Microbial diversity characterization of seawater in a pilot study using Oxford Nanopore Technologies long-read sequencing.

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Date: Feb. 2, 2021
From: BMC Research Notes(Vol. 14, Issue 1)
Publisher: BioMed Central Ltd.
Document Type: Report
Length: 2,444 words
Lexile Measure: 1470L

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Abstract :

Objective Currently the majority of non-culturable microbes in sea water are yet to be discovered, Nanopore offers a solution to overcome the challenging tasks to identify the genomes and complex composition of oceanic microbiomes. In this study we evaluate the utility of Oxford Nanopore Technologies (ONT) sequencing to characterize microbial diversity in seawater from multiple locations. We compared the microbial species diversity of retrieved environmental samples from two different locations and time points. Results With only three ONT flow cells we were able to identify thousands of organisms, including bacteriophages, from which a large part at species level. It was possible to assemble genomes from environmental samples with Flye. In several cases this resulted in 1 Mbp contigs and in the particular case of a Thioglobus singularis species it even produced a near complete genome. k-mer analysis reveals that a large part of the data represents species of which close relatives have not yet been deposited to the database. These results show that our approach is suitable for scalable genomic investigations such as monitoring oceanic biodiversity and provides a new platform for education in biodiversity. Keywords: Metagenomics, Oxford nanopore technology, MinION sequencing, Oceanic microbiome, k-mer analysis, Genome assembly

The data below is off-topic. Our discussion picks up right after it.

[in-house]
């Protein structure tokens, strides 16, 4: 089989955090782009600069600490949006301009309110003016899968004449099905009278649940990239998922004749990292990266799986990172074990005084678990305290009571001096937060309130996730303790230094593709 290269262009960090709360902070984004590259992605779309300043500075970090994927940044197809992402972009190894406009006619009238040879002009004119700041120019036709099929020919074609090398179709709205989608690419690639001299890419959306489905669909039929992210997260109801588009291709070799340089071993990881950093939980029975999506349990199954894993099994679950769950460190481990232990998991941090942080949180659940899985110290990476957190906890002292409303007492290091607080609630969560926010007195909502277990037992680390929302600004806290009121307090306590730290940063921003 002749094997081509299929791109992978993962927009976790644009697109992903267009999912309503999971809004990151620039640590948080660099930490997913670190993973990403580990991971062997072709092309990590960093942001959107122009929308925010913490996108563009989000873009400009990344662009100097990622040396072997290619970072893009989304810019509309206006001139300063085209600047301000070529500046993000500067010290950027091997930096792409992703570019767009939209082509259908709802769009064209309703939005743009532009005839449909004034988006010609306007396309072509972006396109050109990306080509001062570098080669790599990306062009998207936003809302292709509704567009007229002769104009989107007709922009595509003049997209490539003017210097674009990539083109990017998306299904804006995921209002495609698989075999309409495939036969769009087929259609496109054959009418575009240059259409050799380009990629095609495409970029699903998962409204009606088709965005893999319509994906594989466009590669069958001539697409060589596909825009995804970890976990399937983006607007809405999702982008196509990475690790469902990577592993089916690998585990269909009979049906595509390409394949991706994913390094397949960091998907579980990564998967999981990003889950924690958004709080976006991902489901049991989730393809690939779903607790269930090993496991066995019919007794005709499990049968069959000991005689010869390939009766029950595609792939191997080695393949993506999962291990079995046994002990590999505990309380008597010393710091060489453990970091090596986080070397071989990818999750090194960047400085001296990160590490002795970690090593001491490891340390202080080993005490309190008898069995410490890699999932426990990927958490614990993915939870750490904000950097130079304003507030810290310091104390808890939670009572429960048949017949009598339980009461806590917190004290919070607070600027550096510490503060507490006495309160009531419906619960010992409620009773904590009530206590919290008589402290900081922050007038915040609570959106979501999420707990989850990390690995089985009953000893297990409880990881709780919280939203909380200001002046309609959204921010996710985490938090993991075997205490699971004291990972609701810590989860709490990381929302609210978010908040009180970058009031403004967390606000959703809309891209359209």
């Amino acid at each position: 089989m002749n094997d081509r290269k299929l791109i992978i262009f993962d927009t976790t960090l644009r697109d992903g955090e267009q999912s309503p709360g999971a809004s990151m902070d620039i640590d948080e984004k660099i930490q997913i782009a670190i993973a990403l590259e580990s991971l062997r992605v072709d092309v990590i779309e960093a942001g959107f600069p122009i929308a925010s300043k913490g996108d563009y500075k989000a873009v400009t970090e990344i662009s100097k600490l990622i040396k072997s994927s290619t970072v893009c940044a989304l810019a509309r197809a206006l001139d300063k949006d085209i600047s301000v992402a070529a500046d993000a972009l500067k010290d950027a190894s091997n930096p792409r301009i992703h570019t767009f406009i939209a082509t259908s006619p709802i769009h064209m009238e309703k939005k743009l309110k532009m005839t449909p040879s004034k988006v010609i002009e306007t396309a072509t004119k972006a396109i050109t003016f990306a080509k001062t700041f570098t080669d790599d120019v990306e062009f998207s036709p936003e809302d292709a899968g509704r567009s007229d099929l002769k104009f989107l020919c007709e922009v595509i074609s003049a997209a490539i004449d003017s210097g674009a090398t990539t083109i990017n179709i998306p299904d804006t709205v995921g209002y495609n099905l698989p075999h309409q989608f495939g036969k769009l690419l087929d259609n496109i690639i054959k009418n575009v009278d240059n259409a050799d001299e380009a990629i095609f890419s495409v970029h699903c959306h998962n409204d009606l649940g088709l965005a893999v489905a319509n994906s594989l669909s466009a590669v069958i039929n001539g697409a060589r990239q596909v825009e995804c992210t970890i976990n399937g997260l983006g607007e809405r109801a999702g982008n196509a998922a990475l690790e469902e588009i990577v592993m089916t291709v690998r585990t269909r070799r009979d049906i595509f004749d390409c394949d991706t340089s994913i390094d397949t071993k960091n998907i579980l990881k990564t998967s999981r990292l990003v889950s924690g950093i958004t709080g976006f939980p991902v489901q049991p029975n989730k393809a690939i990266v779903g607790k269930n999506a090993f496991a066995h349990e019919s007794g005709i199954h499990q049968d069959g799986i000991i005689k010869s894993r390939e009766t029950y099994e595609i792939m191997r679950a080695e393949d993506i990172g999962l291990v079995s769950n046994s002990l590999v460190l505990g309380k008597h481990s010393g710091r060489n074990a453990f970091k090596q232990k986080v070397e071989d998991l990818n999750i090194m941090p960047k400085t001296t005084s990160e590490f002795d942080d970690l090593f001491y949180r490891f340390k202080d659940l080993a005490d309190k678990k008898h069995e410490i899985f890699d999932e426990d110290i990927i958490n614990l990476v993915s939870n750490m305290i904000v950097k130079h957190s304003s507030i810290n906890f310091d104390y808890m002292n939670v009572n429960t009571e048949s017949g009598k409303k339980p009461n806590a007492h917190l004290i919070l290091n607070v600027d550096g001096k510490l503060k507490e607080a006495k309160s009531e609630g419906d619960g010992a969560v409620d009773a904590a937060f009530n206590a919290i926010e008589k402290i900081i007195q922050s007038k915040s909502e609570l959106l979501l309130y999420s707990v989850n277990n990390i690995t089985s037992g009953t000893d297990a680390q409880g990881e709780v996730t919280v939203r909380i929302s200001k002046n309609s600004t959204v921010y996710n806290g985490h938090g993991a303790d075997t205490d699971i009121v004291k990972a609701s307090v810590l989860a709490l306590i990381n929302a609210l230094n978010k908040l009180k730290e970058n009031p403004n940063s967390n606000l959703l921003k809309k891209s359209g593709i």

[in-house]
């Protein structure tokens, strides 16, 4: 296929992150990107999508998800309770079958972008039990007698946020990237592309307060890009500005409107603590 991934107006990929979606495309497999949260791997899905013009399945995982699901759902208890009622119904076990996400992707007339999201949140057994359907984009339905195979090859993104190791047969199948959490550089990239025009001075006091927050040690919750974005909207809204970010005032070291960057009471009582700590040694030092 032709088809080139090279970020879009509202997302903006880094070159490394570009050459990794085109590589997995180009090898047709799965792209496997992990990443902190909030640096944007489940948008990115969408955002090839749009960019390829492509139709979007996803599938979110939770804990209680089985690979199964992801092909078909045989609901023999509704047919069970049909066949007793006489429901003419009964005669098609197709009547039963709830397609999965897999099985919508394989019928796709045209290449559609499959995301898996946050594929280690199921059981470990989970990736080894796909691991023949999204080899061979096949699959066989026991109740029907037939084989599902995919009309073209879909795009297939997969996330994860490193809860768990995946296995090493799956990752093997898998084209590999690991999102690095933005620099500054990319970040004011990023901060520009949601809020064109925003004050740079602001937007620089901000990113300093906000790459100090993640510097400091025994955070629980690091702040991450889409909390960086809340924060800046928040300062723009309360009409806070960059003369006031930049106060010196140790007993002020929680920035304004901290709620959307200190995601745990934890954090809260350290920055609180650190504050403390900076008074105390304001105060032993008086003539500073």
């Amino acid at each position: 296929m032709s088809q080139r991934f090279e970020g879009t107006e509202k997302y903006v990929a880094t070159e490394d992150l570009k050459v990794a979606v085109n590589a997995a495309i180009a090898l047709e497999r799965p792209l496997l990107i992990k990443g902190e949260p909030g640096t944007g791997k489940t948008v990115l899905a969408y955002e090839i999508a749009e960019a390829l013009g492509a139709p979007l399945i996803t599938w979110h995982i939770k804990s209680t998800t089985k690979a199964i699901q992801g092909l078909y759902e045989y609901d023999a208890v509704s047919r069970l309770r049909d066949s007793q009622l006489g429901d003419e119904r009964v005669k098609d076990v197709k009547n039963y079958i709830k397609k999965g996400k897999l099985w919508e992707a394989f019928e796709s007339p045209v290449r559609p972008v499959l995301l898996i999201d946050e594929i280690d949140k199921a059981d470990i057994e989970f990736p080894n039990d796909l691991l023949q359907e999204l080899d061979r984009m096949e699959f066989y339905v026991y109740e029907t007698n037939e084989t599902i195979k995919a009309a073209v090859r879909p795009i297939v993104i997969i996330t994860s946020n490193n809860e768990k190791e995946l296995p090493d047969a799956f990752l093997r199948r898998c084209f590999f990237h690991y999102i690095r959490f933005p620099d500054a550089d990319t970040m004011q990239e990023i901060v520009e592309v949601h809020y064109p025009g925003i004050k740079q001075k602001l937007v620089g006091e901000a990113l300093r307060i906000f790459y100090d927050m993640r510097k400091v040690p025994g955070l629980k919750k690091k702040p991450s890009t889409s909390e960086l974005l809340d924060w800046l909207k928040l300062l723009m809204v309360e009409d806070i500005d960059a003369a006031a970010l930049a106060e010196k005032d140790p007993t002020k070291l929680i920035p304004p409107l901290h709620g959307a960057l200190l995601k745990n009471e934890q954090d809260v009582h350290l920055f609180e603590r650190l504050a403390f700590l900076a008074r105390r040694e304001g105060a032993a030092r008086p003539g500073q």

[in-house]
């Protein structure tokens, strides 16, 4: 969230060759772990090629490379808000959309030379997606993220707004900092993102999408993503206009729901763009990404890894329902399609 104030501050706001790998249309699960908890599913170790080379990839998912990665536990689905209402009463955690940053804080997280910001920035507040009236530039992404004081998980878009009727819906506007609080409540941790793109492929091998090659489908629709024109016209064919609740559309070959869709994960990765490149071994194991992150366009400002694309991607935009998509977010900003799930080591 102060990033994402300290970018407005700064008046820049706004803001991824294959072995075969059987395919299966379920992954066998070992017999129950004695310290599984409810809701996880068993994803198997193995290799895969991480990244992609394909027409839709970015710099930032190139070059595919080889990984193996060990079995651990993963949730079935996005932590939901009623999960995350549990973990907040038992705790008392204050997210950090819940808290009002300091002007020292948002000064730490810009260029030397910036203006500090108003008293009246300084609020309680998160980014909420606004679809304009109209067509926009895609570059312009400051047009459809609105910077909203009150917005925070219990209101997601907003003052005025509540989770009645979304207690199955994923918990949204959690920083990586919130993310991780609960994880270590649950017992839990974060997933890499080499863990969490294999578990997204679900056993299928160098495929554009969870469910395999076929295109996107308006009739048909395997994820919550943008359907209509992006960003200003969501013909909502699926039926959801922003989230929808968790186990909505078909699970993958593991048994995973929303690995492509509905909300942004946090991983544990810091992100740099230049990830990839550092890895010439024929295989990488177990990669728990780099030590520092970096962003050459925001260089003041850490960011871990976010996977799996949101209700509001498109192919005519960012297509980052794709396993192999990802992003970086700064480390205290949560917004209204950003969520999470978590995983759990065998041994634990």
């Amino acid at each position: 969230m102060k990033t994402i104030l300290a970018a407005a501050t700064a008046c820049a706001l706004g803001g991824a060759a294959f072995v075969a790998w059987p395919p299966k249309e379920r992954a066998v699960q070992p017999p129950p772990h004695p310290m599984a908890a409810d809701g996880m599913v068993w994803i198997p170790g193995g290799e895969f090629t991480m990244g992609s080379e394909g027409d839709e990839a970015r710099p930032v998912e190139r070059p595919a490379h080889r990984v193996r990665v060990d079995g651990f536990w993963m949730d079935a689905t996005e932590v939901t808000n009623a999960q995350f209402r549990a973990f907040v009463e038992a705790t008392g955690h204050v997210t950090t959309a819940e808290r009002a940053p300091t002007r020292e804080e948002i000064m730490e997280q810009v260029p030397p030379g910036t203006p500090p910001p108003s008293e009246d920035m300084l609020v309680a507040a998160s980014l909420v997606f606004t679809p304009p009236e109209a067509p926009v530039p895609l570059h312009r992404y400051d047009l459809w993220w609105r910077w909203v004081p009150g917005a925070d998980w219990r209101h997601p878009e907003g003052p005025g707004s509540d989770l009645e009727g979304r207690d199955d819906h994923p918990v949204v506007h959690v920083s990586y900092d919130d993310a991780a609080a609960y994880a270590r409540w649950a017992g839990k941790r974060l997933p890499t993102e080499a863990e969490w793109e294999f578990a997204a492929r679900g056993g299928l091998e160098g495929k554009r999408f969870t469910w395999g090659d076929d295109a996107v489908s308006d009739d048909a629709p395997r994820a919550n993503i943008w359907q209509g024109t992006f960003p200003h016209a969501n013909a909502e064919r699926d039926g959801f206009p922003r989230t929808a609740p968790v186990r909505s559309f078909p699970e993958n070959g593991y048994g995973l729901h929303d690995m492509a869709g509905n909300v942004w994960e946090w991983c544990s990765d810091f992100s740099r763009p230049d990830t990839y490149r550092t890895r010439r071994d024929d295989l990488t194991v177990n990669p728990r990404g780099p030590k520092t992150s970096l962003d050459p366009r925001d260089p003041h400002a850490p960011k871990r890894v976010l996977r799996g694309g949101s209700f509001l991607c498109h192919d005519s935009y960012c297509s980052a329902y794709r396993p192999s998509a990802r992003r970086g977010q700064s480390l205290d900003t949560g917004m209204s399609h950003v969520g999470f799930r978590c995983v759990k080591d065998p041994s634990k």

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Gale Document Number: GALE|A653681487